Regional Gardening Reports :: National Gardening Association

Rocky Mountains

April, 2004
Regional Report

Be on the Watch for Lawn Insect Pests

Lawn insects can be detected by the presence of feeding blackbirds and starlings. Look for small pecking holes every few inches. You may see clipped grass and small piles of fecal pellets, or the insects themselves. Sod webworms and cutworms can be brought to the surface of the lawn using irritants. A drench of liquid dishwashing detergent (one percent dilution) will irritate caterpillars, making them squirm to the surface. Healthy lawns can tolerate some feeding injury without apparent effects. If necessary, heavy infestations can be controlled with parasitic nematodes.

Prune Fruit Trees and Vines

The best time to prune apples, pears, cherries, plums, and grapes is mid to late spring. This timing is more in line with the plant's growth cycle, and the trees or vines will be ready to more quickly close or heal pruning wounds. You can still see the structure and framework of the tree and accomplish proper thinning. Tree or pruning paints are obsolete so don't waste your money or time applying them to cut areas.

Spray Oils to Control Scale Pests

One of the most effective times to apply dormant oil sprays and refined horticultural oils is early spring prior to bud and leaf expansion. Trees and shrubs that are infested with oyster shell, pine needle, San Jose, elm, and tortoise scale can be treated with a horticultural oil, which is very safe and effective against both the egg stage and early crawler stage of these pests. Check for crawler emergence by periodically shaking infested branches over a sheet of white paper. Treatments are most effective at the onset of crawler emergence.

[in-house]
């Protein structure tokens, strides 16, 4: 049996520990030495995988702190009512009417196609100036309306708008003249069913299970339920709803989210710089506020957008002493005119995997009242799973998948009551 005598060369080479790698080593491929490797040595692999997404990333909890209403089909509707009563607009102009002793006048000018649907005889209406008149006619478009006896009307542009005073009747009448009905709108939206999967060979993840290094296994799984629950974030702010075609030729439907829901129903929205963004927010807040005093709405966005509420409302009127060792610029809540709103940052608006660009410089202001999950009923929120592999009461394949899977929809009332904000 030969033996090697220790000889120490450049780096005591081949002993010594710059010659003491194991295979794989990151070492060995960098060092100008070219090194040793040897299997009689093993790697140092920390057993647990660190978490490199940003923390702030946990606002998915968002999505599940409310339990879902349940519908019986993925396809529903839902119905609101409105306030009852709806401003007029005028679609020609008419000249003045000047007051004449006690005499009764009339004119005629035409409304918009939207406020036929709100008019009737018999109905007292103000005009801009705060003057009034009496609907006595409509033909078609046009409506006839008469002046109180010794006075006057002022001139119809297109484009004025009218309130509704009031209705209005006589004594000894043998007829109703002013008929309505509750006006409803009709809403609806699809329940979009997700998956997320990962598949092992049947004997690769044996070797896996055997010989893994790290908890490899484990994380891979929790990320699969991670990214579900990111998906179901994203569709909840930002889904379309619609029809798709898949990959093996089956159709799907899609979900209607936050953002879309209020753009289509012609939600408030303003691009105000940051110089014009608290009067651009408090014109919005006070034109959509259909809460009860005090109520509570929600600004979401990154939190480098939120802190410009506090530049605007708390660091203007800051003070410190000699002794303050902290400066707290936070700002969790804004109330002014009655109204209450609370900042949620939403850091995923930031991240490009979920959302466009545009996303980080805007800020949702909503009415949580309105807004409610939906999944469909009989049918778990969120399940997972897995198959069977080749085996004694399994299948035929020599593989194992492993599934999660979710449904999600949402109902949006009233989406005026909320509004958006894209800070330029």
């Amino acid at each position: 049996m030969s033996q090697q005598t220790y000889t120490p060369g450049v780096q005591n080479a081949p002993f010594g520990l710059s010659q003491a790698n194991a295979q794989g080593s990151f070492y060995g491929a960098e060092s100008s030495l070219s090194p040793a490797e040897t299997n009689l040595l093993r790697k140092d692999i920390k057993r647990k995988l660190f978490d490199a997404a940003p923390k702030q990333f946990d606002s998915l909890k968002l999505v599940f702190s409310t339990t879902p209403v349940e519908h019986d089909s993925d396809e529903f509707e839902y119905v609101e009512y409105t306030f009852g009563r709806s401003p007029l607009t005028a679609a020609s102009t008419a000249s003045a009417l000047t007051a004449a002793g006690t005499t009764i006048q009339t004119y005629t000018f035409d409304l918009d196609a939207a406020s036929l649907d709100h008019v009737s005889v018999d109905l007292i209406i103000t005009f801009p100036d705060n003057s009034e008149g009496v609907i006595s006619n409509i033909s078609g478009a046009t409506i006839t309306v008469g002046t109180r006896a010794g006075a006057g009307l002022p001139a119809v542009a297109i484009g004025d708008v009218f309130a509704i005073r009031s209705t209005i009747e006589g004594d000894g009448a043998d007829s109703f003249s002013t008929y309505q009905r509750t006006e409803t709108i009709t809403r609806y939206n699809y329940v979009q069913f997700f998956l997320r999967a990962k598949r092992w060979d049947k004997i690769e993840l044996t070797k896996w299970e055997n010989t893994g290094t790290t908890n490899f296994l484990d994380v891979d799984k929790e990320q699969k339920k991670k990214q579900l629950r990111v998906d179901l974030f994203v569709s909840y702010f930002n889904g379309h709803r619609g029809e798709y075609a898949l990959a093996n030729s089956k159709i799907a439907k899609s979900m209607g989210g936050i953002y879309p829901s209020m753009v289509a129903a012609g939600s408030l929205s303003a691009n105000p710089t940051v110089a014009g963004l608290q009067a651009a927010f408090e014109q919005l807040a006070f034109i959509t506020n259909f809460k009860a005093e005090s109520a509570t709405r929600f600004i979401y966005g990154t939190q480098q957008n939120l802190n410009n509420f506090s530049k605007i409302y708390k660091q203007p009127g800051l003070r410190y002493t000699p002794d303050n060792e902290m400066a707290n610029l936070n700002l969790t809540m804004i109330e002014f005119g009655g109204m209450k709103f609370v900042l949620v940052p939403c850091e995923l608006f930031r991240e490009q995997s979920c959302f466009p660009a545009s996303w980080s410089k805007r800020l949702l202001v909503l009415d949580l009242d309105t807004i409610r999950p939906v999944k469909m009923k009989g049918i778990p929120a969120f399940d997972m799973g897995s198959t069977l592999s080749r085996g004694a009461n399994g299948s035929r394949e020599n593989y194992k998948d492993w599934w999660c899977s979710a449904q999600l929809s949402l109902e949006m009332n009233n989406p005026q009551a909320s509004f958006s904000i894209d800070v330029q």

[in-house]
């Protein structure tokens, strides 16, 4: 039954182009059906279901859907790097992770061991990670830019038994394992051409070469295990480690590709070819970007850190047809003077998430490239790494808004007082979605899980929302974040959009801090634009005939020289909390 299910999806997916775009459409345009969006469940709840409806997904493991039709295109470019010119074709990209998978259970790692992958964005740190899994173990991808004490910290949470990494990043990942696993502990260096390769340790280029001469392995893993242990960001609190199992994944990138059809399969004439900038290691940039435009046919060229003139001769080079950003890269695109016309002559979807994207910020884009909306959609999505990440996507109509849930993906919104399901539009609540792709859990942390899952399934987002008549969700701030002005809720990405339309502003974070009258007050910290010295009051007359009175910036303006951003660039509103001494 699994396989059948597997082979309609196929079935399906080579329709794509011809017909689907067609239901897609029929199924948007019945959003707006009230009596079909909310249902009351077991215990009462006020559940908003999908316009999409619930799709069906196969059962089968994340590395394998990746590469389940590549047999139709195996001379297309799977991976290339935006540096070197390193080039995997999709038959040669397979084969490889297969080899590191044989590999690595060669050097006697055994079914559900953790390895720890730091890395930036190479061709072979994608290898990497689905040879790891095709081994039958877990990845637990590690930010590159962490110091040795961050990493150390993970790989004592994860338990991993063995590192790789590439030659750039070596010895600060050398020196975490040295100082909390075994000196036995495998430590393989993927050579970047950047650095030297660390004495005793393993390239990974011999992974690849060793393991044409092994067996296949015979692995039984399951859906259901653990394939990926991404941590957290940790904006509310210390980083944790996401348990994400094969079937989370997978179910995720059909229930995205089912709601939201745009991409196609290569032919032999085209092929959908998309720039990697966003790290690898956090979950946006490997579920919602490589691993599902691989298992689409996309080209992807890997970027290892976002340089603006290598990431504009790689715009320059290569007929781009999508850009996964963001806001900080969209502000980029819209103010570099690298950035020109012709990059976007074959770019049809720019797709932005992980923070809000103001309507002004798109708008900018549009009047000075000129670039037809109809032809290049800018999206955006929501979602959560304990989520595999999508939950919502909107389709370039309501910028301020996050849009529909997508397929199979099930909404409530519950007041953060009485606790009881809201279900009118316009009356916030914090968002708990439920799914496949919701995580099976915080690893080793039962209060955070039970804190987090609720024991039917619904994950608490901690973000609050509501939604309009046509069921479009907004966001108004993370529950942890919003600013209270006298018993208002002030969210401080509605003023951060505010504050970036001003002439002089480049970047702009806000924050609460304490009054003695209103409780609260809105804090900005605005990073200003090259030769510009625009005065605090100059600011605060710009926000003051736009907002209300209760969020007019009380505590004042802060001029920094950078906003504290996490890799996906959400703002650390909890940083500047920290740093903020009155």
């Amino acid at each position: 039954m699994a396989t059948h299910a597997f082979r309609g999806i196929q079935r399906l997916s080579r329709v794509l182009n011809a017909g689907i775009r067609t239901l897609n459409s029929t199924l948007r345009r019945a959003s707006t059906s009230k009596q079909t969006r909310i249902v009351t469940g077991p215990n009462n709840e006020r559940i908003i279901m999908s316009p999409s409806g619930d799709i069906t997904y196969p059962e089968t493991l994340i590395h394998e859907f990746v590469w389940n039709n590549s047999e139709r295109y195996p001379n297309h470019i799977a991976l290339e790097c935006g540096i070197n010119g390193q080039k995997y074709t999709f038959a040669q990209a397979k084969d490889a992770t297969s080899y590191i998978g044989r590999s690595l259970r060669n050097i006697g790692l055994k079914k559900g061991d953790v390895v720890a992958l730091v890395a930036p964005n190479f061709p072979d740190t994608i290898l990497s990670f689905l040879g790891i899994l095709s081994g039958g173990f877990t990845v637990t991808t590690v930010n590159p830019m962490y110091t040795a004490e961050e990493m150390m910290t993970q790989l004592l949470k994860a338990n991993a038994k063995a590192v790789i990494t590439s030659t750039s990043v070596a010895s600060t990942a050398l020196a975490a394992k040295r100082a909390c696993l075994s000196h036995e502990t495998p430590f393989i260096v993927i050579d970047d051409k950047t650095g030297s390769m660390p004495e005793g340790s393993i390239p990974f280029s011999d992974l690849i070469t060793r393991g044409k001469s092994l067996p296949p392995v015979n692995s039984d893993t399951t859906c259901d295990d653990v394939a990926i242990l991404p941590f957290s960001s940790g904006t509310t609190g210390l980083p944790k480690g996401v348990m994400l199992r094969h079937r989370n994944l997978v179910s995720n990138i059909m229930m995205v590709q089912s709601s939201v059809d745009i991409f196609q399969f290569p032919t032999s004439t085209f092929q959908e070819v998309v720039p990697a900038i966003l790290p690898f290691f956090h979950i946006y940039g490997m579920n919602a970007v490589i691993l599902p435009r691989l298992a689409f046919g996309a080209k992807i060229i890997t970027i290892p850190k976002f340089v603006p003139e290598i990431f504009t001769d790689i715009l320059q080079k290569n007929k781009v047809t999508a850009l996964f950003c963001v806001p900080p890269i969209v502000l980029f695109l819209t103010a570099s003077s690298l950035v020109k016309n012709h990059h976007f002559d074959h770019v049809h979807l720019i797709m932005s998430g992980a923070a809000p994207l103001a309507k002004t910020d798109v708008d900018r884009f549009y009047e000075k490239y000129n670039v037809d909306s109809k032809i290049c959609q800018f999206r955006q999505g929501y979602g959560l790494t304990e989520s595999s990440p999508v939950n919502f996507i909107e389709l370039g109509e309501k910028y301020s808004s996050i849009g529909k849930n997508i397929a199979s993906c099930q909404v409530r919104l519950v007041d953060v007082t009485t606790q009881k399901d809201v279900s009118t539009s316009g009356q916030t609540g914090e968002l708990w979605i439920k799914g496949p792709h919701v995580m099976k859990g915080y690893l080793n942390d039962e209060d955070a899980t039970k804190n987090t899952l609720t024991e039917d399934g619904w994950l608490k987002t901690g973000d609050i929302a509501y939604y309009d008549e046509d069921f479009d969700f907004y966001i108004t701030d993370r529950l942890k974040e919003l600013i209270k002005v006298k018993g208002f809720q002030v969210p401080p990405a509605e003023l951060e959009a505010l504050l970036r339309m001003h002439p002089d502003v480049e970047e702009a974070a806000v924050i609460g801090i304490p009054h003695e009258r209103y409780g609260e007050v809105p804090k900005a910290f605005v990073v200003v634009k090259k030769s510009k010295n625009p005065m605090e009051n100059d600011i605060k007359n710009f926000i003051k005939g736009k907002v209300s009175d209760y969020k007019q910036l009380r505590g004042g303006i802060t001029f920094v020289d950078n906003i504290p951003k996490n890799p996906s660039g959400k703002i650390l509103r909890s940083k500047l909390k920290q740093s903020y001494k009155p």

Control Mites on Lawns

The warm weather last fall, coupled with dry winter weather in many areas of the region, has increased the incidence of clover and brown wheat mites feeding on lawn grasses. Banks grass mites can also cause damage to lawns on south-facing slopes, around the base of evergreens, and other dry sites. To prevent severe damage from these pests, be vigilant and water dry areas.

Keep the Garden Simple

Use annuals generously and plant a single type in a large grouping. Planting annuals like geraniums or petunias in a mass planting makes a dramatic display. This keeps the garden design simple and lessens the work required to maintain the flower bed.


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